Over the past four years, Hertz has not charged and disclosed the aforementioned fees on the receipts provided to customers upon the conclusion of the vehicle rental. Rather, the rental car company provided its confidential personal credit card information of the customer to a third party, from which the charge is slipped in at a later date. Tens of thousands of customers of Hertz have unwittingly paid millions of dollars in PlatePass fees for the simple act of crossing the bridge.
“These practices are not only unfair; they’re unlawful,” Herrera said. “Rather than Hertz putting you in the driver’s seat, they’re taking their customers to the cleaners. I am not going sit back and allow one of the largest rental car companies on the planet to take advantage of a world-renowned San Francisco icon to rip off thousands of California visitors and residents. This lawsuit is designed to put a stop to this illegal scheme and force the companies involved to pay their victims back.”
A check at the official Internet web site for Hertz indicates that “Hertz customers will pay a service fee of $4.95 per rental day, including any days when customers do not use PlatePass, plus the Toll Authority’s posted cash toll rate or the highest undiscounted toll rate for any incurred tolls. The maximum service charge (excluding tolls) is $24.75 per month. After the rental car is returned, your credit card will be charged separately for the posted cash toll rate for the tolls used (as opposed to any discounted electronic toll rate) and the applicable service fee. Charges will appear on your credit card by PlatePass. You will receive an itemized listing of all tolls and charges by mail.”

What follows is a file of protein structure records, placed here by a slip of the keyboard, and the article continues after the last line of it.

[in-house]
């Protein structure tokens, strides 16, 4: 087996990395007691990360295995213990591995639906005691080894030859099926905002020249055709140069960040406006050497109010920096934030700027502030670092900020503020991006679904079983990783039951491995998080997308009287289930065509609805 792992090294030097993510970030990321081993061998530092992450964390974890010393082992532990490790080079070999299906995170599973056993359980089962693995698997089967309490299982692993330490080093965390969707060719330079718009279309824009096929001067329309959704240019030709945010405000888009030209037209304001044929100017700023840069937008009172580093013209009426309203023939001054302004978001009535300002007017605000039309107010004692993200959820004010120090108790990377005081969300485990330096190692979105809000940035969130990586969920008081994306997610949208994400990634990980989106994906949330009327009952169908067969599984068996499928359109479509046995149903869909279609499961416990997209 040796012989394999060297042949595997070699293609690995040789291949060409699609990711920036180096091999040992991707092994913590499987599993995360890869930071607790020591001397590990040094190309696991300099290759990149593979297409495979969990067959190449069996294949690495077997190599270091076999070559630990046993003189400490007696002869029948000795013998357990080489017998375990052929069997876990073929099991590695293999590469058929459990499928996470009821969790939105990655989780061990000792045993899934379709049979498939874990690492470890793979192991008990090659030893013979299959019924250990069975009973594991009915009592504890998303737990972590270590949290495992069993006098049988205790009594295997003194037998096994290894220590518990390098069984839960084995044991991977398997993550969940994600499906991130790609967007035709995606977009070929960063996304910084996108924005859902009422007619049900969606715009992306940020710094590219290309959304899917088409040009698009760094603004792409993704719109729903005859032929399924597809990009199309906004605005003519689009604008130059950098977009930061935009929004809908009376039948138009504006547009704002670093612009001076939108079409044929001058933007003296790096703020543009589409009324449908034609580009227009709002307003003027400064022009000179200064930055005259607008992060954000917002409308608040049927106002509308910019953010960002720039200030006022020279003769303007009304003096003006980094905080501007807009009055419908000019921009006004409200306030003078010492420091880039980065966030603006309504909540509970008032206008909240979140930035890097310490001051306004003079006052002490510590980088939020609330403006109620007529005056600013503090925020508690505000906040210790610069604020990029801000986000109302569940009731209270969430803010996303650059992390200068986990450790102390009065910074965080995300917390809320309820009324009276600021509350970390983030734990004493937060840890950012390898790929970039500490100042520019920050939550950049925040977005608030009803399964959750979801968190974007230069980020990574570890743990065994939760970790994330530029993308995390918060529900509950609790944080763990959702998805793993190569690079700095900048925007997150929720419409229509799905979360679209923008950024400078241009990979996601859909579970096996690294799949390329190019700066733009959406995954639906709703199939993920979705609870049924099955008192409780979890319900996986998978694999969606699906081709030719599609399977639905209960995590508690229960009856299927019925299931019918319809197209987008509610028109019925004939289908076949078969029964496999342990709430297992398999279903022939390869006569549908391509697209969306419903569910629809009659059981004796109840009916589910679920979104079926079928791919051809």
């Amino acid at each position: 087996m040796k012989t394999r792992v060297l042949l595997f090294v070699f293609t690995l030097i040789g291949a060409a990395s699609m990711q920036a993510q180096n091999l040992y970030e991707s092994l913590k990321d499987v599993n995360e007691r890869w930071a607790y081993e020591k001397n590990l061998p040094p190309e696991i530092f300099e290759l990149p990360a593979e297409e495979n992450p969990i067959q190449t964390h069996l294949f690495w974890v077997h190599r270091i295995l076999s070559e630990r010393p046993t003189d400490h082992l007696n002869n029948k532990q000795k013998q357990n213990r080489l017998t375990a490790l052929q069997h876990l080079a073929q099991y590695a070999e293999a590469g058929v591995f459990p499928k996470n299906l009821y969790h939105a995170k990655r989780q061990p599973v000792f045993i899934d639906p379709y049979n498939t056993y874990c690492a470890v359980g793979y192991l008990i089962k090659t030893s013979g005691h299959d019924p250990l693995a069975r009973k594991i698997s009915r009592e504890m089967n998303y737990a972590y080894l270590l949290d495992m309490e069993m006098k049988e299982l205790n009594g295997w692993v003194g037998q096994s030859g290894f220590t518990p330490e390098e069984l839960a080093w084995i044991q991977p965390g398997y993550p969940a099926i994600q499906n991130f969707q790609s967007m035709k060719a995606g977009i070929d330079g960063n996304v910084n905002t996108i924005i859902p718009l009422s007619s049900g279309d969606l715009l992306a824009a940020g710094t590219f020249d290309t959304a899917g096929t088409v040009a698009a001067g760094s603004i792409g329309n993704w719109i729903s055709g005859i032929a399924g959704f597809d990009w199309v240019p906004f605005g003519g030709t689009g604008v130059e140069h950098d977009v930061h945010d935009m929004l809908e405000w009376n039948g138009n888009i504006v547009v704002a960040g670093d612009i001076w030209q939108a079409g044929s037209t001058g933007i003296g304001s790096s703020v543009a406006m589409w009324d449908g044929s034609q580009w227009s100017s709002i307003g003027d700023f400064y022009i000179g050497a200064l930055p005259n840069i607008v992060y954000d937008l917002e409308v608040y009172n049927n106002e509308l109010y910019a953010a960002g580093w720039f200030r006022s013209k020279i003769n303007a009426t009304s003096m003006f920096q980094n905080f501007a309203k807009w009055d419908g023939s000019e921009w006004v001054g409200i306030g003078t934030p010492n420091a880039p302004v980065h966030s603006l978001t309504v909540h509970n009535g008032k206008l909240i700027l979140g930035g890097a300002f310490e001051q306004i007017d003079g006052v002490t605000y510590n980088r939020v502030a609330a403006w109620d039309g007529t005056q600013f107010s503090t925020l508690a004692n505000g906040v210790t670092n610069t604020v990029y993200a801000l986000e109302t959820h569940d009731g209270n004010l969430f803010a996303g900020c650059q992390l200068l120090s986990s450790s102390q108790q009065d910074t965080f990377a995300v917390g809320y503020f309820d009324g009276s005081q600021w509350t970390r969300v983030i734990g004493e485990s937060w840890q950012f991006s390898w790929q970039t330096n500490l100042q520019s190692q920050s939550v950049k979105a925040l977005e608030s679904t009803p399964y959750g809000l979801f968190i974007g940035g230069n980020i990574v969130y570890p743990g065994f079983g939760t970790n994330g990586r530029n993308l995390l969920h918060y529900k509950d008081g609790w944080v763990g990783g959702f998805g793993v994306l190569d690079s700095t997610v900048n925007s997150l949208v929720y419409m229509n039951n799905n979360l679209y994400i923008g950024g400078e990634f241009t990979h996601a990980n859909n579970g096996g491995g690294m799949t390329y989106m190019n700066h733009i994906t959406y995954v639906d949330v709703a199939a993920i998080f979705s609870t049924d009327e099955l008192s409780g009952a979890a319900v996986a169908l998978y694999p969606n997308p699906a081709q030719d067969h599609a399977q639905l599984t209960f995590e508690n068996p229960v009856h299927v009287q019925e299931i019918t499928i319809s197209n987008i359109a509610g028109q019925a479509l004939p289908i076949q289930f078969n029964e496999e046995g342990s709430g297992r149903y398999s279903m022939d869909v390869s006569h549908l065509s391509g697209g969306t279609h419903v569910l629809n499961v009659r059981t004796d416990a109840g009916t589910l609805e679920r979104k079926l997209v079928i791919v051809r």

Furthermore — according to Hertz — if you want a receipt of the tolls which I have paid electronically, you have to access the official Internet web site of PlatePass?
Hertz Corporation — one of the three major rental car conglomerates based in the United States — operates the Hertz, Dollar, Thrifty and Firefly car rental brands.
If you check the official Internet web site of PlatePass — you will see a list of electronic toll facilities currently in use in 22 states, the District of Columbia and Puerto Rico. Toll facilities which are marked with an asterisk do not accept cash as payment for tolls.
Methods of Payment of Electronic Tolls on the Golden Gate Bridge
The official Internet web site of the Golden Gate Bridge indicates that “All-Electronic Tolling makes it easy to cross the Golden Gate — no more stopping, no fumbling for change. A variety of payment options gives you freedom of choice and helps speed your travel.” Further information and advice for drivers of rental vehicles who want to drive over the Golden Gate Bridge is available here.
As the Golden Gate Bridge is the only roadway between San Francisco and the northern counties of California, the few alternatives available mean significantly more time and miles to avoid the electronic toll. It is also the only bridge in California which does not collect tolls in cash on site. Instead, motorists must drive through and pay their tolls via FasTrak or one of several payment methods when using the Golden Gate Bridge:
- FasTrak — Although there seems to be no outright fee to purchase a FasTrak toll tag, you do have to pay $25.00, which includes a $20.00 refundable deposit and five dollars in pre-paid tolls. Despite paying discounted tolls with this system, either the Golden Gate Bridge Highway and Transportation District or PlatePass gets to keep your money in advance interest-free until you pay your tolls.
- Pay-By-Plate — There are three options available:
- License Plate Account — Register your license plate to pay as you go and forgo the discounted benefits offered by FasTrak. There is no pre-paid balance and no extra fees.